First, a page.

Aston Magna Festival: An estate's history comes alive in music


GREAT BARRINGTON -- Nico Muhly is one of the music world's most widely discussed young composers -- his work is heard on both sides of the music spectrum, classical to pop and rock. On the one hand, he has worked on classical compositions with the Brooklyn-based indie-folk rock band, Grizzly Bear, and on a different platform, his opera "Two Boys," a collaboration with librettist Craig Lucas, made its Metropolitan Opera debut in 2013 following the premiere in 2011 at the English National Opera.

Lee Elman, co-founder with harpsichordist Albert Fuller of the Aston Magna Festival, has been an admirer of Muhly's compositional achievements, having first encountered him through his opera, "Dark Sisters," presented two years ago by Gotham Opera in Manhattan.

Through receptions and mutual friends, Elman became acquainted with, and eventually friends with, Muhly, leading to a decision to commission Muhly's talents.

Elman asked Muhly for a composition honoring Aston Magna, his estate for which the concert series was named, and where it was inaugurated in 1972. The result, "Aston Magna," will be performed at 6 p.m. Saturday on a program with Italian trio sonatas at Bard College of Simon's Rock's Daniel Arts Center.

"I took a leaf from the Stravinsky story," said Elman recalling Igor Stravinsky's accepting a commission to write "Dumbarton Oaks," a chamber concerto named for the estate of Robert Woods Bliss and Mildred Barnes Bliss on the occasion of their 30th wedding anniversary.

"The (Aston Magna) estate does have a musical history," Elman said during a phone conversation a few days ago while he was traveling in North Carolina. He noted that the house was built by Charles Freer, an art gallery entrepreneur. The second owner was Albert Spalding, a violinist who, in 1930, created the estate's studio where he practiced.

"He had friends there -- (Albert) Einstein who was a violinist, Paderewski, Casals, Sibelius, and many famous people from Tanglewood in the ‘30s and ‘40s. They would play for a select group of American people."

The name Aston Magna was drawn from a favorite picnic site of Spalding in the Cotswold district of Gloucestershire England, added Elman, interestingly not far from a village called Great Barrington.

Muhly, 32, says that commission offers arrive with frequency.

"People are always asking for things," he said, "but the classical music world works very slowly. You find out about things years in advance and can plan out how to divide the year up.

"What I like to do generally is a mix of things -- large works, small works, works for friends, works for strangers, collaborative pieces," explained Muhly in an exchange of email. The composer, who is among the most prolific, also is peripatetic, and at this particular time was traveling in Sweden.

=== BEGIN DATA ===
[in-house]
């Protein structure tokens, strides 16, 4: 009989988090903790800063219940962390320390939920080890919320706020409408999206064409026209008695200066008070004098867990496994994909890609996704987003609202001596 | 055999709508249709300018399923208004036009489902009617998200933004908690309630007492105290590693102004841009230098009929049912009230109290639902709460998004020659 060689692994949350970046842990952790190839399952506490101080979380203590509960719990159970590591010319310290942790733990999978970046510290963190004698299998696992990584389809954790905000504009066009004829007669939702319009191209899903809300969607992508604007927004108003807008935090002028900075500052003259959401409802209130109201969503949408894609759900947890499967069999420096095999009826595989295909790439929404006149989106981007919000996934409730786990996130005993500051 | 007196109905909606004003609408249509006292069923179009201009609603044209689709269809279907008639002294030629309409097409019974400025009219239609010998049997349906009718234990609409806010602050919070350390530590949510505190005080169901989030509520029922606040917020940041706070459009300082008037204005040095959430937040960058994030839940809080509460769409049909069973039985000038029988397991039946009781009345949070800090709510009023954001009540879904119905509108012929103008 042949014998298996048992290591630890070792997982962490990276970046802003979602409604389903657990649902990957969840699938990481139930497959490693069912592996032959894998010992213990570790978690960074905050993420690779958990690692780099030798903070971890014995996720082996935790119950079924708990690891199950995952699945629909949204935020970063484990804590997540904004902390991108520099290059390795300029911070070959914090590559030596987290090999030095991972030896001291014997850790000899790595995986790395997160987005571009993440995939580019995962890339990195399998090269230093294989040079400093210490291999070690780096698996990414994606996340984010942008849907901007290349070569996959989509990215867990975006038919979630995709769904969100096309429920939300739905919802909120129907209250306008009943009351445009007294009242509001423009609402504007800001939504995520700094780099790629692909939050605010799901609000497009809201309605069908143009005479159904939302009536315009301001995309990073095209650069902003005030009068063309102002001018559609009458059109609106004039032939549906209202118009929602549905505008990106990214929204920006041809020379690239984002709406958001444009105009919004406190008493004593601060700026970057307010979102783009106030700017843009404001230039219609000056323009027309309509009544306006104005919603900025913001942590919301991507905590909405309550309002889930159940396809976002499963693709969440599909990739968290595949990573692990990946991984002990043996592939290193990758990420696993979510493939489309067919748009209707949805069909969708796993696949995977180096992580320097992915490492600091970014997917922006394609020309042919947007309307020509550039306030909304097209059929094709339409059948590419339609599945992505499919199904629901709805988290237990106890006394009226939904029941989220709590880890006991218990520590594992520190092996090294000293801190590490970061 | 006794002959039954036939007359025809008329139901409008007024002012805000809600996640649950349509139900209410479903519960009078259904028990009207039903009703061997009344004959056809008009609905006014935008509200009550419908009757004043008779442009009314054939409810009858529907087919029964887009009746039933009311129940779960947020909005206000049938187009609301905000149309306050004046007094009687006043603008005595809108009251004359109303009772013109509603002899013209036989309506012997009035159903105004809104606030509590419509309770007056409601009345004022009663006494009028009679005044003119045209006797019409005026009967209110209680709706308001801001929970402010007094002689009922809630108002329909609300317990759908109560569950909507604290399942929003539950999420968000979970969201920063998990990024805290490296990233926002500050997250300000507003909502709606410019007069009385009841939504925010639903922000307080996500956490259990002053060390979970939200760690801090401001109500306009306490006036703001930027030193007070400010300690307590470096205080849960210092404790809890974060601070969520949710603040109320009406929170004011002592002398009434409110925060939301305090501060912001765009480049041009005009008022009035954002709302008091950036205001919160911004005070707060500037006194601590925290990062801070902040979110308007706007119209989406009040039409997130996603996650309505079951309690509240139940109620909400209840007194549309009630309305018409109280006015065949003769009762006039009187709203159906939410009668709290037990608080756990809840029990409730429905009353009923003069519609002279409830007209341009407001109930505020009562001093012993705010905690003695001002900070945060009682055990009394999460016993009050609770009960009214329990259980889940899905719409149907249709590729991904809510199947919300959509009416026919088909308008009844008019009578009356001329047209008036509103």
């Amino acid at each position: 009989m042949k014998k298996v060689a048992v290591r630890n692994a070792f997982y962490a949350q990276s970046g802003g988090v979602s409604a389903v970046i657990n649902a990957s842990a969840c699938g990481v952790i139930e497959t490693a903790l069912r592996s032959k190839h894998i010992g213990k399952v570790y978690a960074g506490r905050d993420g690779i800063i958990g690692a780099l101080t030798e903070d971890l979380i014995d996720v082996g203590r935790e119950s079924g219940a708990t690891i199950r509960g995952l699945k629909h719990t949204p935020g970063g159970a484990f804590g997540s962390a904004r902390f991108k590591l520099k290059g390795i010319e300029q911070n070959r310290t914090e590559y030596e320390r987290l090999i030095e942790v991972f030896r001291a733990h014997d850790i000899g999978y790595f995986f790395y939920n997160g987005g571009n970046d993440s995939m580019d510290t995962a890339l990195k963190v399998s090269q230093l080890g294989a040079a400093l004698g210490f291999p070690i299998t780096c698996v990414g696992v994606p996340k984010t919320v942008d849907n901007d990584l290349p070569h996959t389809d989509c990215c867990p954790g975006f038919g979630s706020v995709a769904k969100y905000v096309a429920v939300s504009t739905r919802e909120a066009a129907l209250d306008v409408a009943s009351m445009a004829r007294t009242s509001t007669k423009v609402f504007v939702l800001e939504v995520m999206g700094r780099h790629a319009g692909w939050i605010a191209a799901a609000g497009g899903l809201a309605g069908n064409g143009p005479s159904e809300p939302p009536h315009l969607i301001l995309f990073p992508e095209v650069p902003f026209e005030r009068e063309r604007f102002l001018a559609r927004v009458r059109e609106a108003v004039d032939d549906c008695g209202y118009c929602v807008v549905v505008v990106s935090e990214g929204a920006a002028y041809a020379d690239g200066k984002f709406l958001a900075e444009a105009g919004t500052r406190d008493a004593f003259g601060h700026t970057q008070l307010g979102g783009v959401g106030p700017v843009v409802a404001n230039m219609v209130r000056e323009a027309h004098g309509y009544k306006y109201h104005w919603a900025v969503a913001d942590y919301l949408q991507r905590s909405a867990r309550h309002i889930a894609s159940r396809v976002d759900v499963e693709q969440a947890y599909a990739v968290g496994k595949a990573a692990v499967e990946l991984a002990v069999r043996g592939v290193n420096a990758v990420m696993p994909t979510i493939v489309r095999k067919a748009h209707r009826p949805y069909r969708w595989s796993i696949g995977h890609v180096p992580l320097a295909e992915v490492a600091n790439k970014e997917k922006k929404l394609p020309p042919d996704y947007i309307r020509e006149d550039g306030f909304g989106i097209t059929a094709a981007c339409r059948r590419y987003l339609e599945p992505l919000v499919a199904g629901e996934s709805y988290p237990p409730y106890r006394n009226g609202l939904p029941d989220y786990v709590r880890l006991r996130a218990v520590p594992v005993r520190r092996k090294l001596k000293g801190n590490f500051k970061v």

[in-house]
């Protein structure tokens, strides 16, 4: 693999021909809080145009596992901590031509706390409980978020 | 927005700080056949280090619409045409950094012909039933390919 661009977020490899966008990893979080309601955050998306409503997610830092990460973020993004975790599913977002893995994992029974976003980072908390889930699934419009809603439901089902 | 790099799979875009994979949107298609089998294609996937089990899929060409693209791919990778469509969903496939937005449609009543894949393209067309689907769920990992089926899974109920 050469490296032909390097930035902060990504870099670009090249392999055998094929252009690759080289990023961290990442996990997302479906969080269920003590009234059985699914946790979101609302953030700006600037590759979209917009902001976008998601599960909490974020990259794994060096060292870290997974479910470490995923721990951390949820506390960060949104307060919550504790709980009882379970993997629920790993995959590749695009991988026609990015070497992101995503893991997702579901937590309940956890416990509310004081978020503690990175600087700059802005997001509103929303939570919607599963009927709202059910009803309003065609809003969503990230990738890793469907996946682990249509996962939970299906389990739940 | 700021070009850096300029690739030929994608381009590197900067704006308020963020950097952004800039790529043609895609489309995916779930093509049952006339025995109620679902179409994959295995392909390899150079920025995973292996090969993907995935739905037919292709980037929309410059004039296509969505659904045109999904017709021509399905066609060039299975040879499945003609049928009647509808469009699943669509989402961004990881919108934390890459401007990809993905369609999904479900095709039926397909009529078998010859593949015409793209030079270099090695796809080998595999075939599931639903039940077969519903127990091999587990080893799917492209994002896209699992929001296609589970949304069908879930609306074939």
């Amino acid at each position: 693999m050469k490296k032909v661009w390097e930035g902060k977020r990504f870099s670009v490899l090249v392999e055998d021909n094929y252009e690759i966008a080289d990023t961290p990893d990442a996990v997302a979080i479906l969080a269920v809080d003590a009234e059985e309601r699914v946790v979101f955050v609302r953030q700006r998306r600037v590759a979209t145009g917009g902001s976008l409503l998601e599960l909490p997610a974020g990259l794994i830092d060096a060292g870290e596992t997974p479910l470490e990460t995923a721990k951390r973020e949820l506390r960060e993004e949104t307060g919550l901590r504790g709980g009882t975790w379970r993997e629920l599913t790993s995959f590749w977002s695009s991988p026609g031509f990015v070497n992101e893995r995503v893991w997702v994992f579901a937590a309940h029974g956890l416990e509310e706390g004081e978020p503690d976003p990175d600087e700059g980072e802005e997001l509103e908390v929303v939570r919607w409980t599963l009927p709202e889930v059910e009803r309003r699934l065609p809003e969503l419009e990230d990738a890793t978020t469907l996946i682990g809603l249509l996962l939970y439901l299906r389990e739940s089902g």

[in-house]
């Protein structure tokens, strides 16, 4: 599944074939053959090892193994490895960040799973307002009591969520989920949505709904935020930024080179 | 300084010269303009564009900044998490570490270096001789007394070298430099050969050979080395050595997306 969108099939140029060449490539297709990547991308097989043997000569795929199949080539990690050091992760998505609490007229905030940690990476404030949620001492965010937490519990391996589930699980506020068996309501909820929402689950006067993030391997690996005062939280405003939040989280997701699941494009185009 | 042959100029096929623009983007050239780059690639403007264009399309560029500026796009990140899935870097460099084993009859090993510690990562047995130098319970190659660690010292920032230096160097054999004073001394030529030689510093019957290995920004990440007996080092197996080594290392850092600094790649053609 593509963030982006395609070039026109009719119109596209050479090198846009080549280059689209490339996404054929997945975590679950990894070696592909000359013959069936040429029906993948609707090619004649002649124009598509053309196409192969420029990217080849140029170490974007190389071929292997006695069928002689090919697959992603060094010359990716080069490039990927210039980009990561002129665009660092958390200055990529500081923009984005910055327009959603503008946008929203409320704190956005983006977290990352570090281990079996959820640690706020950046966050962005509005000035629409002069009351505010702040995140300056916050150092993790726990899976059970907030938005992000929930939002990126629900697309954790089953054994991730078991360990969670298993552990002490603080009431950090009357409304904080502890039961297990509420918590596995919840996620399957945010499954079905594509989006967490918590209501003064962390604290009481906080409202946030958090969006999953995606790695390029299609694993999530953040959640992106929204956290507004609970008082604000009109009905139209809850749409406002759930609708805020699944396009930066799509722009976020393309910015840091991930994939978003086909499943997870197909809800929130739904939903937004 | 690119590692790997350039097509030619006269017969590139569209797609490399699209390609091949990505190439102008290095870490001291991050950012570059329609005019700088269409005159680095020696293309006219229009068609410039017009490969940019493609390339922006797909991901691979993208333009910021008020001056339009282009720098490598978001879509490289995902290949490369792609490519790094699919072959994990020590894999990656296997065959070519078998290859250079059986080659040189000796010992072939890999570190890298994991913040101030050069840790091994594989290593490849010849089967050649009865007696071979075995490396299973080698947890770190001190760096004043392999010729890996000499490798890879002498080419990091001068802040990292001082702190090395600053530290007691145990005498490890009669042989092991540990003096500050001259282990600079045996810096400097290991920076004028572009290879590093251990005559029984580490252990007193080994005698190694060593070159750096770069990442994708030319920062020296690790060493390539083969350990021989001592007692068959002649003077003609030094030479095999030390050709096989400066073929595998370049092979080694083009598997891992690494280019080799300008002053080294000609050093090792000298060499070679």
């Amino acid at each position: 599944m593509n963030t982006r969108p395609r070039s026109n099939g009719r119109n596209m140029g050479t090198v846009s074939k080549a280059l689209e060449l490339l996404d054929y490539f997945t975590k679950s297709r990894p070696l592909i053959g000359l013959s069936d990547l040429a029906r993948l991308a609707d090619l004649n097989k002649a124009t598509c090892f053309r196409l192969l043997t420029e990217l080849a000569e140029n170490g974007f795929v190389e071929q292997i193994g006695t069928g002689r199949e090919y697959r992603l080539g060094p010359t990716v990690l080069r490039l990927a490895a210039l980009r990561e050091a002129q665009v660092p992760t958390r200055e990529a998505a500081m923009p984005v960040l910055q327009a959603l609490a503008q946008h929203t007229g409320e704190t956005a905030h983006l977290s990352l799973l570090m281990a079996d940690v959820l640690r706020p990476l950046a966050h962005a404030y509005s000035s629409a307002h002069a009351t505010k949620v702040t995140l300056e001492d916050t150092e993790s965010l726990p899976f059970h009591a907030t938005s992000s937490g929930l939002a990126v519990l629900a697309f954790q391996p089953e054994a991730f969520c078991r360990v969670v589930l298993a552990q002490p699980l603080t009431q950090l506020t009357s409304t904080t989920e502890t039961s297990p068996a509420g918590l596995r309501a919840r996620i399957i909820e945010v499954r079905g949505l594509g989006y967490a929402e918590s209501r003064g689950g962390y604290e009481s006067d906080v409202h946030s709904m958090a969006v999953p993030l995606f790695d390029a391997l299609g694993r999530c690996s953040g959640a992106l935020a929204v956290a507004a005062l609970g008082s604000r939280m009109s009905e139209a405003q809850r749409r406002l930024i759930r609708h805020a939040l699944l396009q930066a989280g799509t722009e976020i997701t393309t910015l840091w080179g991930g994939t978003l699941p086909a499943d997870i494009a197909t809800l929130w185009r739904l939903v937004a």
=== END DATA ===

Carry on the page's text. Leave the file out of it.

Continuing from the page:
Elman's offer appealed to Muhly, the composer said, as a different kind of musical adventure.

"I'd never done anything like it, mainly," he said. "Site-specific (or site inspired) composition has a long history, but I've never really had the opportunity to write instrumental music taking a cue from a house or a landscape."

The composer found what he needed. "I visited a bunch of times, took walks around, took videos, took pictures. I read everything available about the history of the house: who lived there, why the name is what it is, what's special about the site, what's unique about it.

"From there, I tried to write music that belonged, in a sense, to the space, both indoors and out. It's not programmatic in a traditional sense of the word, but I tried to call attention to the fact that the house contains formal and informal elements, and, indeed, was a place where music was practiced - not just performed - and that there is a busy industriousness to such places."

"Aston Magna's" movements are:

l. "The Grove"

2. "The Studio"

3. "The Pool / Sky"

4. "The Salon"

and it concludes with a return to "The Grove."

"The movements are distinct, but without huge pauses in between them," said Muhly. "It should feel like any sonata-ish piece."

The work is on a program of Italian trio sonatas, by Corelli, Vivaldi, Rossi, Stradella and Pernucio, all of the Baroque period. Performers include Daniel Stepner and Joan Plana, Baroque violins; Laura Jeppesen, viola da gamba, and Michael Sponseller, harpsichord.

How will "Aston Magna" fit in this musical environment?

"I love Baroque music," Muhly replied, "and I love period instruments, and as the house has such a long history with those instruments, it felt appropriate to just compose for them as naturally as I could.

"It's always hard to tell whether a contemporary piece will fit snugly with old, tested furniture, but it seems very much in keeping with the place to try it out."


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